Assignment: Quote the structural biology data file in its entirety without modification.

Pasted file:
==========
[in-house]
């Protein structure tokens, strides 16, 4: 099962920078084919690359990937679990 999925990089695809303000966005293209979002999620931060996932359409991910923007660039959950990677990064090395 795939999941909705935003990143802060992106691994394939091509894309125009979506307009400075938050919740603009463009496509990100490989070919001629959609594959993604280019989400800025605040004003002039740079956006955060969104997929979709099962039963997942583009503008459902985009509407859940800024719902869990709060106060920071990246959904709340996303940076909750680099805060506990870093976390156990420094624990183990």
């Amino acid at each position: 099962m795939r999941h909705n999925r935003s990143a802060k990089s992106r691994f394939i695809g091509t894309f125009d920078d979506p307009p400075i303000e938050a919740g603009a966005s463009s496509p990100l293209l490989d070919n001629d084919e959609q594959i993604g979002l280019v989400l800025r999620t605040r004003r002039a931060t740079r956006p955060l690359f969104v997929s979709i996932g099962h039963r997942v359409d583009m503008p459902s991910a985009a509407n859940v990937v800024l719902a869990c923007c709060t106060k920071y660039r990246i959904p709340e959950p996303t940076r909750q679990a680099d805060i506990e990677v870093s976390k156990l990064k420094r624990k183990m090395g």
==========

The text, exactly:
[in-house]
């Protein structure tokens, strides 16, 4: 099962920078084919690359990937679990 999925990089695809303000966005293209979002999620931060996932359409991910923007660039959950990677990064090395 795939999941909705935003990143802060992106691994394939091509894309125009979506307009400075938050919740603009463009496509990100490989070919001629959609594959993604280019989400800025605040004003002039740079956006955060969104997929979709099962039963997942583009503008459902985009509407859940800024719902869990709060106060920071990246959904709340996303940076909750680099805060506990870093976390156990420094624990183990």
């Amino acid at each position: 099962m795939r999941h909705n999925r935003s990143a802060k990089s992106r691994f394939i695809g091509t894309f125009d920078d979506p307009p400075i303000e938050a919740g603009a966005s463009s496509p990100l293209l490989d070919n001629d084919e959609q594959i993604g979002l280019v989400l800025r999620t605040r004003r002039a931060t740079r956006p955060l690359f969104v997929s979709i996932g099962h039963r997942v359409d583009m503008p459902s991910a985009a509407n859940v990937v800024l719902a869990c923007c709060t106060k920071y660039r990246i959904p709340e959950p996303t940076r909750q679990a680099d805060i506990e990677v870093s976390k156990l990064k420094r624990k183990m090395g």